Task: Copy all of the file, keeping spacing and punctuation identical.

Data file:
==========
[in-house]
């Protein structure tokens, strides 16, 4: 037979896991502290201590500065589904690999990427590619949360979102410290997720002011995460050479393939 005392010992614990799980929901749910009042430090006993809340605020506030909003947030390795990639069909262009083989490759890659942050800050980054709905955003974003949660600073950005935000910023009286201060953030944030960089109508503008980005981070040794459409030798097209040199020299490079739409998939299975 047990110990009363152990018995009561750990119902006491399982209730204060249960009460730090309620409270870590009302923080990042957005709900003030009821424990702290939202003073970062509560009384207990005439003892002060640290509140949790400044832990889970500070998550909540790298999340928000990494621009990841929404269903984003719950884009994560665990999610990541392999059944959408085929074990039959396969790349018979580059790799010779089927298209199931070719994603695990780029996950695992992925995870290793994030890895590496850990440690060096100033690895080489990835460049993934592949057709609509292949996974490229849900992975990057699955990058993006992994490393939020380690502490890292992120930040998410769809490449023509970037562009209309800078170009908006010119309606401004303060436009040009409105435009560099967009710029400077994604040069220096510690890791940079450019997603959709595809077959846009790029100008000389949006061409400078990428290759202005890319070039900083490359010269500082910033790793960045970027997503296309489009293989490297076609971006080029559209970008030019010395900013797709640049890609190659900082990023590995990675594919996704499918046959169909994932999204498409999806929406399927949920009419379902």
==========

[in-house]
């Protein structure tokens, strides 16, 4: 037979896991502290201590500065589904690999990427590619949360979102410290997720002011995460050479393939 005392010992614990799980929901749910009042430090006993809340605020506030909003947030390795990639069909262009083989490759890659942050800050980054709905955003974003949660600073950005935000910023009286201060953030944030960089109508503008980005981070040794459409030798097209040199020299490079739409998939299975 047990110990009363152990018995009561750990119902006491399982209730204060249960009460730090309620409270870590009302923080990042957005709900003030009821424990702290939202003073970062509560009384207990005439003892002060640290509140949790400044832990889970500070998550909540790298999340928000990494621009990841929404269903984003719950884009994560665990999610990541392999059944959408085929074990039959396969790349018979580059790799010779089927298209199931070719994603695990780029996950695992992925995870290793994030890895590496850990440690060096100033690895080489990835460049993934592949057709609509292949996974490229849900992975990057699955990058993006992994490393939020380690502490890292992120930040998410769809490449023509970037562009209309800078170009908006010119309606401004303060436009040009409105435009560099967009710029400077994604040069220096510690890791940079450019997603959709595809077959846009790029100008000389949006061409400078990428290759202005890319070039900083490359010269500082910033790793960045970027997503296309489009293989490297076609971006080029559209970008030019010395900013797709640049890609190659900082990023590995990675594919996704499918046959169909994932999204498409999806929406399927949920009419379902």